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Title: Tuning the Solid Electrolyte Interphase for Selective Li- and Na-Ion Storage in Hard Carbon

Abstract

Solid-electrolyte interphase (SEI) with controllable properties are highly desirable to improve battery performance. In this paper, we use a combined experimental and simulation approach to study the SEI formation on hard carbon in Li and Na-ion batteries. We show that with proper additives, stable SEI can be formed on hard carbon by pre-cycling the electrode materials in Li or Na-ion electrolyte. Detailed mechanistic studies suggest that the ion transport in the SEI layer is kinetically controlled and can be tuned by the applied voltage. Selective Na and Li-ion SEI membranes are produced using the Na or Li-ion based electrolytes respectively. The large Na ion SEI allows easy transport of Li ions, while the small Li ion SEI shuts off the Na-ion transport. Na-ion storage can be manipulated by tuning the SEI with film-forming electrolyte additives or preforming a SEI on the electrodes’ surface. The Na specific capacity can be controlled to <25 mAh/g, ~1/10 of the normal capacity (250 mAh/g). Unusual selective/preferential transport of Li-ion is demonstrated by preforming a SEI on the electrode’s surface and corroborated with a mixed electrolyte. This work may provide new guidance for preparing good ion selective conductors using electrochemical approaches in the future.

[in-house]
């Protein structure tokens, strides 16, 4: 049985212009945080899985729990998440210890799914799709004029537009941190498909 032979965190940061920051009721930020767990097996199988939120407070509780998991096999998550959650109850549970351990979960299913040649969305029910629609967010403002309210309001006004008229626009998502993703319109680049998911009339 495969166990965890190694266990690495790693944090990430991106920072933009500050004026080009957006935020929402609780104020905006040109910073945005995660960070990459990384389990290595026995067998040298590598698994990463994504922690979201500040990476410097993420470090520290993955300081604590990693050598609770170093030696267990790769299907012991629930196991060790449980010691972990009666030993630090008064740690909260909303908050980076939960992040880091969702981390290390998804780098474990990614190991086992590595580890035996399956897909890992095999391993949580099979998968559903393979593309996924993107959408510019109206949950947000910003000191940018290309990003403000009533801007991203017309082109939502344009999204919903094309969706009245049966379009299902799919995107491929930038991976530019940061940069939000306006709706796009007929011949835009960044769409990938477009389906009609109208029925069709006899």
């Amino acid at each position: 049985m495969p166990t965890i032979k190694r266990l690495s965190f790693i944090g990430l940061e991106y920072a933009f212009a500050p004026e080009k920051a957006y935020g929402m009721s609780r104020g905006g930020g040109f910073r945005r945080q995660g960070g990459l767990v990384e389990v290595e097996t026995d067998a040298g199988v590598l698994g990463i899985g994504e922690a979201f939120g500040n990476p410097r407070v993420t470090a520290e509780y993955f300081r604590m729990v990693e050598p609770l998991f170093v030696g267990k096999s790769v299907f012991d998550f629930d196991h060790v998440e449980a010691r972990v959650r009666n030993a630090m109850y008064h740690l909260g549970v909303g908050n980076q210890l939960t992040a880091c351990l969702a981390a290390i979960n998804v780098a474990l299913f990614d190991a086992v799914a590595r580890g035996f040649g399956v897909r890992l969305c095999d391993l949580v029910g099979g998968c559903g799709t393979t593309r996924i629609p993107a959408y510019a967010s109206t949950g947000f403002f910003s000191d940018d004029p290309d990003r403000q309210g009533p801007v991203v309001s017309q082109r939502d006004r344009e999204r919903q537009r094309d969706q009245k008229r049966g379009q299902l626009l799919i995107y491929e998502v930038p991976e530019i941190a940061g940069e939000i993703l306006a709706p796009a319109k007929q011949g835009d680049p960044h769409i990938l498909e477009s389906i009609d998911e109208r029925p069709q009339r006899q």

Authors:
 [1];  [2];  [2];  [3];  [2];  [4];  [4];  [4];  [2];  [2];  [3];  [1];  [2]
  1. Department of Chemical Engineering, Texas A&M University, College Station TX 77843-3122 USA
  2. Pacific Northwest National Laboratory, 902 Battelle Boulevard Richland WA 99354 USA
  3. Qatar Environment and Energy Research Institute, Hamad Bin Khalifa University, P.O. Box 5825 Doha Qatar
  4. Chemical Sciences and Engineering Division, Argonne National Laboratory, 9700 South Cass Avenue Argonne IL 60439 USA
Publication Date:
Research Org.:
Pacific Northwest National Laboratory (PNNL), Richland, WA (US), Environmental Molecular Sciences Laboratory (EMSL)
Sponsoring Org.:
USDOE Office of Electricity Delivery and Energy Reliability (OE); USDOE Office of Science (SC), Basic Energy Sciences (BES) (SC-22)
OSTI Identifier:
1372989
Report Number(s):
PNNL-SA-121033
Journal ID: ISSN 0935-9648; 48877; TE1400000
DOE Contract Number:
AC05-76RL01830
Resource Type:
Journal Article
Resource Relation:
Journal Name: Advanced Materials; Journal Volume: 29; Journal Issue: 18
Country of Publication:
United States
Language:
English
Subject:
25 ENERGY STORAGE; Environmental Molecular Sciences Laboratory

Citation Formats

Soto, Fernando A., Yan, Pengfei, Engelhard, Mark H., Marzouk, Asma, Wang, Chongmin, Xu, Guiliang, Chen, Zonghai, Amine, Khalil, Liu, Jun, Sprenkle, Vincent L., El-Mellouhi, Fedwa, Balbuena, Perla B., and Li, Xiaolin. Tuning the Solid Electrolyte Interphase for Selective Li- and Na-Ion Storage in Hard Carbon. United States: N. p., 2017. Web. doi:10.1002/adma.201606860.
Soto, Fernando A., Yan, Pengfei, Engelhard, Mark H., Marzouk, Asma, Wang, Chongmin, Xu, Guiliang, Chen, Zonghai, Amine, Khalil, Liu, Jun, Sprenkle, Vincent L., El-Mellouhi, Fedwa, Balbuena, Perla B., & Li, Xiaolin. Tuning the Solid Electrolyte Interphase for Selective Li- and Na-Ion Storage in Hard Carbon. United States. doi:10.1002/adma.201606860.
Soto, Fernando A., Yan, Pengfei, Engelhard, Mark H., Marzouk, Asma, Wang, Chongmin, Xu, Guiliang, Chen, Zonghai, Amine, Khalil, Liu, Jun, Sprenkle, Vincent L., El-Mellouhi, Fedwa, Balbuena, Perla B., and Li, Xiaolin. Tue . "Tuning the Solid Electrolyte Interphase for Selective Li- and Na-Ion Storage in Hard Carbon". United States. doi:10.1002/adma.201606860.